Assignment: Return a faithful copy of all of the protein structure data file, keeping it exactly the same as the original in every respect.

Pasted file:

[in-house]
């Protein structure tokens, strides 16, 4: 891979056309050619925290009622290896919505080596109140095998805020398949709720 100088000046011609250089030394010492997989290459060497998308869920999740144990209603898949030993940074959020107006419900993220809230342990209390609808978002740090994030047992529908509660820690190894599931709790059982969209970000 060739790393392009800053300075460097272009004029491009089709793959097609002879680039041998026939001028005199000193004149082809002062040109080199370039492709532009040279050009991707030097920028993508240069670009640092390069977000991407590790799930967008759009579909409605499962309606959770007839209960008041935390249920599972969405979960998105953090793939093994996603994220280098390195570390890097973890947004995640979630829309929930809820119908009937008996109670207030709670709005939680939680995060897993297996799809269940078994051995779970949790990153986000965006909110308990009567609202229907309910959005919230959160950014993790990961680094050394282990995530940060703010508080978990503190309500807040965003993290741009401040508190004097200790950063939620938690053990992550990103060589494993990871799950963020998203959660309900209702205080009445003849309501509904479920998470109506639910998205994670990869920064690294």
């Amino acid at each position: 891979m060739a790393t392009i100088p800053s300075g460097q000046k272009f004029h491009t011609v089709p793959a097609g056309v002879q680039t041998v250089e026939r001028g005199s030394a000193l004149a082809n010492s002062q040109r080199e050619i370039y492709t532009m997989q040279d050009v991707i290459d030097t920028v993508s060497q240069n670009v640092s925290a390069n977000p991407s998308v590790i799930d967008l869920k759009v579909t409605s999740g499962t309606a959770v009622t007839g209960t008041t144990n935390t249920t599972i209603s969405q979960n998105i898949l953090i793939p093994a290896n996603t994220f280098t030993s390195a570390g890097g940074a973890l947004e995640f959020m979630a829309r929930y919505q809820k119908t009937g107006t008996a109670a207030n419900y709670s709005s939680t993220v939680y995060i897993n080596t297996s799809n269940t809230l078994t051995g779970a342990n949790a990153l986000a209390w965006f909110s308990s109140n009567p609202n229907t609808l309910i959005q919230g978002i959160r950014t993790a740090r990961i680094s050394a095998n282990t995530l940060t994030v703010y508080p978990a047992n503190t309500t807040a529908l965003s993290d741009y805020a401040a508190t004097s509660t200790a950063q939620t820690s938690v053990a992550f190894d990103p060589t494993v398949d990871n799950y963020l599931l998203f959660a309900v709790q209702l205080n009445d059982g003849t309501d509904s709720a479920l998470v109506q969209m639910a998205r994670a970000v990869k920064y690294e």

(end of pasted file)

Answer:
[in-house]
């Protein structure tokens, strides 16, 4: 891979056309050619925290009622290896919505080596109140095998805020398949709720 100088000046011609250089030394010492997989290459060497998308869920999740144990209603898949030993940074959020107006419900993220809230342990209390609808978002740090994030047992529908509660820690190894599931709790059982969209970000 060739790393392009800053300075460097272009004029491009089709793959097609002879680039041998026939001028005199000193004149082809002062040109080199370039492709532009040279050009991707030097920028993508240069670009640092390069977000991407590790799930967008759009579909409605499962309606959770007839209960008041935390249920599972969405979960998105953090793939093994996603994220280098390195570390890097973890947004995640979630829309929930809820119908009937008996109670207030709670709005939680939680995060897993297996799809269940078994051995779970949790990153986000965006909110308990009567609202229907309910959005919230959160950014993790990961680094050394282990995530940060703010508080978990503190309500807040965003993290741009401040508190004097200790950063939620938690053990992550990103060589494993990871799950963020998203959660309900209702205080009445003849309501509904479920998470109506639910998205994670990869920064690294």
């Amino acid at each position: 891979m060739a790393t392009i100088p800053s300075g460097q000046k272009f004029h491009t011609v089709p793959a097609g056309v002879q680039t041998v250089e026939r001028g005199s030394a000193l004149a082809n010492s002062q040109r080199e050619i370039y492709t532009m997989q040279d050009v991707i290459d030097t920028v993508s060497q240069n670009v640092s925290a390069n977000p991407s998308v590790i799930d967008l869920k759009v579909t409605s999740g499962t309606a959770v009622t007839g209960t008041t144990n935390t249920t599972i209603s969405q979960n998105i898949l953090i793939p093994a290896n996603t994220f280098t030993s390195a570390g890097g940074a973890l947004e995640f959020m979630a829309r929930y919505q809820k119908t009937g107006t008996a109670a207030n419900y709670s709005s939680t993220v939680y995060i897993n080596t297996s799809n269940t809230l078994t051995g779970a342990n949790a990153l986000a209390w965006f909110s308990s109140n009567p609202n229907t609808l309910i959005q919230g978002i959160r950014t993790a740090r990961i680094s050394a095998n282990t995530l940060t994030v703010y508080p978990a047992n503190t309500t807040a529908l965003s993290d741009y805020a401040a508190t004097s509660t200790a950063q939620t820690s938690v053990a992550f190894d990103p060589t494993v398949d990871n799950y963020l599931l998203f959660a309900v709790q209702l205080n009445d059982g003849t309501d509904s709720a479920l998470v109506q969209m639910a998205r994670a970000v990869k920064y690294e």